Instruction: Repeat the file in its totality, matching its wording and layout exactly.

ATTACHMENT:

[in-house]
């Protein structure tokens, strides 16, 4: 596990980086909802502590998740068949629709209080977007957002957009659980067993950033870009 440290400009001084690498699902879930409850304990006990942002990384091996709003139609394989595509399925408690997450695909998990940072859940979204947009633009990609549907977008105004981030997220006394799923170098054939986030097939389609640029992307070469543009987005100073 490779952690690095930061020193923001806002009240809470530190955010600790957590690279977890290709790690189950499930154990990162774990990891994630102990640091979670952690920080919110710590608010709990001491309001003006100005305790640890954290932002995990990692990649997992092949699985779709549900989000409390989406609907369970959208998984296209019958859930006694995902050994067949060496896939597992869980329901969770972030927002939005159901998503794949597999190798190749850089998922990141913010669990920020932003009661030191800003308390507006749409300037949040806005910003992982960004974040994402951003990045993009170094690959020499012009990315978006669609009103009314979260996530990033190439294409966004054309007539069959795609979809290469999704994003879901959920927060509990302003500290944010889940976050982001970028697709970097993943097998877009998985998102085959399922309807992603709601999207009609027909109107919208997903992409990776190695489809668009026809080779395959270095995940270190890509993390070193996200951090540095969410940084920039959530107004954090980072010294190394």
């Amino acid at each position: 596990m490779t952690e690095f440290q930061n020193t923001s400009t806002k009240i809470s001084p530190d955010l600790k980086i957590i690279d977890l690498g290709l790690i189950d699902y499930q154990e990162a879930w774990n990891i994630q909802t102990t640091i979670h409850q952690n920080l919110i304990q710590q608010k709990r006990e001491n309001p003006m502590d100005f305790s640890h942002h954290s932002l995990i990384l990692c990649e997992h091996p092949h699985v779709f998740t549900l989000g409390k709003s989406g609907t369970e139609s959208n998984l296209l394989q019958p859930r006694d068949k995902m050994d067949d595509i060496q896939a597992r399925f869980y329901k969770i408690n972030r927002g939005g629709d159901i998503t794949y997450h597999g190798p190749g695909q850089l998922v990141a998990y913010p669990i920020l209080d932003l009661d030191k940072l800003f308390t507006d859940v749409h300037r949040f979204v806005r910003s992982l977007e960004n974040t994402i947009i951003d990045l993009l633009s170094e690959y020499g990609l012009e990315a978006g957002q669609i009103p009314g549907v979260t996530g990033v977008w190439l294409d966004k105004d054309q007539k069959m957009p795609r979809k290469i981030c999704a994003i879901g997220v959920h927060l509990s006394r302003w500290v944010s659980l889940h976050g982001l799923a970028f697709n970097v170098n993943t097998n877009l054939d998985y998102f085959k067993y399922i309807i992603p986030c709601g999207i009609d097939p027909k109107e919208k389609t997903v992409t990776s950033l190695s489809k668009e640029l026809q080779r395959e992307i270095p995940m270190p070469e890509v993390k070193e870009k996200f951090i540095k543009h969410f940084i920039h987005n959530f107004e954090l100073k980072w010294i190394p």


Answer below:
[in-house]
């Protein structure tokens, strides 16, 4: 596990980086909802502590998740068949629709209080977007957002957009659980067993950033870009 440290400009001084690498699902879930409850304990006990942002990384091996709003139609394989595509399925408690997450695909998990940072859940979204947009633009990609549907977008105004981030997220006394799923170098054939986030097939389609640029992307070469543009987005100073 490779952690690095930061020193923001806002009240809470530190955010600790957590690279977890290709790690189950499930154990990162774990990891994630102990640091979670952690920080919110710590608010709990001491309001003006100005305790640890954290932002995990990692990649997992092949699985779709549900989000409390989406609907369970959208998984296209019958859930006694995902050994067949060496896939597992869980329901969770972030927002939005159901998503794949597999190798190749850089998922990141913010669990920020932003009661030191800003308390507006749409300037949040806005910003992982960004974040994402951003990045993009170094690959020499012009990315978006669609009103009314979260996530990033190439294409966004054309007539069959795609979809290469999704994003879901959920927060509990302003500290944010889940976050982001970028697709970097993943097998877009998985998102085959399922309807992603709601999207009609027909109107919208997903992409990776190695489809668009026809080779395959270095995940270190890509993390070193996200951090540095969410940084920039959530107004954090980072010294190394």
């Amino acid at each position: 596990m490779t952690e690095f440290q930061n020193t923001s400009t806002k009240i809470s001084p530190d955010l600790k980086i957590i690279d977890l690498g290709l790690i189950d699902y499930q154990e990162a879930w774990n990891i994630q909802t102990t640091i979670h409850q952690n920080l919110i304990q710590q608010k709990r006990e001491n309001p003006m502590d100005f305790s640890h942002h954290s932002l995990i990384l990692c990649e997992h091996p092949h699985v779709f998740t549900l989000g409390k709003s989406g609907t369970e139609s959208n998984l296209l394989q019958p859930r006694d068949k995902m050994d067949d595509i060496q896939a597992r399925f869980y329901k969770i408690n972030r927002g939005g629709d159901i998503t794949y997450h597999g190798p190749g695909q850089l998922v990141a998990y913010p669990i920020l209080d932003l009661d030191k940072l800003f308390t507006d859940v749409h300037r949040f979204v806005r910003s992982l977007e960004n974040t994402i947009i951003d990045l993009l633009s170094e690959y020499g990609l012009e990315a978006g957002q669609i009103p009314g549907v979260t996530g990033v977008w190439l294409d966004k105004d054309q007539k069959m957009p795609r979809k290469i981030c999704a994003i879901g997220v959920h927060l509990s006394r302003w500290v944010s659980l889940h976050g982001l799923a970028f697709n970097v170098n993943t097998n877009l054939d998985y998102f085959k067993y399922i309807i992603p986030c709601g999207i009609d097939p027909k109107e919208k389609t997903v992409t990776s950033l190695s489809k668009e640029l026809q080779r395959e992307i270095p995940m270190p070469e890509v993390k070193e870009k996200f951090i540095k543009h969410f940084i920039h987005n959530f107004e954090l100073k980072w010294i190394p």